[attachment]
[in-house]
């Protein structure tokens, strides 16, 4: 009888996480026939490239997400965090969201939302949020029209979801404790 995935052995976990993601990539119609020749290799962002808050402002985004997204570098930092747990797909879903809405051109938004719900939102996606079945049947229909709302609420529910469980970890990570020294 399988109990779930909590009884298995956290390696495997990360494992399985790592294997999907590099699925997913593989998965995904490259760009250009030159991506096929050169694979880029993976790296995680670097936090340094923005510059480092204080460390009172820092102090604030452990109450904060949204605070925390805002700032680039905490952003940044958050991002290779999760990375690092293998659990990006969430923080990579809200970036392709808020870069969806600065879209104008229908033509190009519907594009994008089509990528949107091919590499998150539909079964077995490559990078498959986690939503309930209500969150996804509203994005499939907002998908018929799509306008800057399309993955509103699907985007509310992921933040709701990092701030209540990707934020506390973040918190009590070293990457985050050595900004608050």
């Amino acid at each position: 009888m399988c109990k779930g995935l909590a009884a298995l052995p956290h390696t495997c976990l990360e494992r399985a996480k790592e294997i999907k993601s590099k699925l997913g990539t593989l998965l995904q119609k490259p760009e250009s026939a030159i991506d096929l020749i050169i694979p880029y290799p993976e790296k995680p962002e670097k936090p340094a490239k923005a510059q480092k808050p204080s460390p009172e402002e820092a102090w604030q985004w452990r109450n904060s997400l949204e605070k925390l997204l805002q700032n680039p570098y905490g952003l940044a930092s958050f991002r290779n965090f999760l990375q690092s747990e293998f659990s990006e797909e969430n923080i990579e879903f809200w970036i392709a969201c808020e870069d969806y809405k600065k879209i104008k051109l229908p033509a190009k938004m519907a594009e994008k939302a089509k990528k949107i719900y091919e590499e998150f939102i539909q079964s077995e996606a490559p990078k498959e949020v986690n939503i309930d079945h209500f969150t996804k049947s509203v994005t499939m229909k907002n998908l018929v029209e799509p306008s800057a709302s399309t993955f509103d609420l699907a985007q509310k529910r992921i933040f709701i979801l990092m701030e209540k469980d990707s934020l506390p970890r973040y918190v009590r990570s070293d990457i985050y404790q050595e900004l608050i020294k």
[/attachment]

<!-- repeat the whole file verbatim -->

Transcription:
[in-house]
């Protein structure tokens, strides 16, 4: 009888996480026939490239997400965090969201939302949020029209979801404790 995935052995976990993601990539119609020749290799962002808050402002985004997204570098930092747990797909879903809405051109938004719900939102996606079945049947229909709302609420529910469980970890990570020294 399988109990779930909590009884298995956290390696495997990360494992399985790592294997999907590099699925997913593989998965995904490259760009250009030159991506096929050169694979880029993976790296995680670097936090340094923005510059480092204080460390009172820092102090604030452990109450904060949204605070925390805002700032680039905490952003940044958050991002290779999760990375690092293998659990990006969430923080990579809200970036392709808020870069969806600065879209104008229908033509190009519907594009994008089509990528949107091919590499998150539909079964077995490559990078498959986690939503309930209500969150996804509203994005499939907002998908018929799509306008800057399309993955509103699907985007509310992921933040709701990092701030209540990707934020506390973040918190009590070293990457985050050595900004608050």
């Amino acid at each position: 009888m399988c109990k779930g995935l909590a009884a298995l052995p956290h390696t495997c976990l990360e494992r399985a996480k790592e294997i999907k993601s590099k699925l997913g990539t593989l998965l995904q119609k490259p760009e250009s026939a030159i991506d096929l020749i050169i694979p880029y290799p993976e790296k995680p962002e670097k936090p340094a490239k923005a510059q480092k808050p204080s460390p009172e402002e820092a102090w604030q985004w452990r109450n904060s997400l949204e605070k925390l997204l805002q700032n680039p570098y905490g952003l940044a930092s958050f991002r290779n965090f999760l990375q690092s747990e293998f659990s990006e797909e969430n923080i990579e879903f809200w970036i392709a969201c808020e870069d969806y809405k600065k879209i104008k051109l229908p033509a190009k938004m519907a594009e994008k939302a089509k990528k949107i719900y091919e590499e998150f939102i539909q079964s077995e996606a490559p990078k498959e949020v986690n939503i309930d079945h209500f969150t996804k049947s509203v994005t499939m229909k907002n998908l018929v029209e799509p306008s800057a709302s399309t993955f509103d609420l699907a985007q509310k529910r992921i933040f709701i979801l990092m701030e209540k469980d990707s934020l506390p970890r973040y918190v009590r990570s070293d990457i985050y404790q050595e900004l608050i020294k």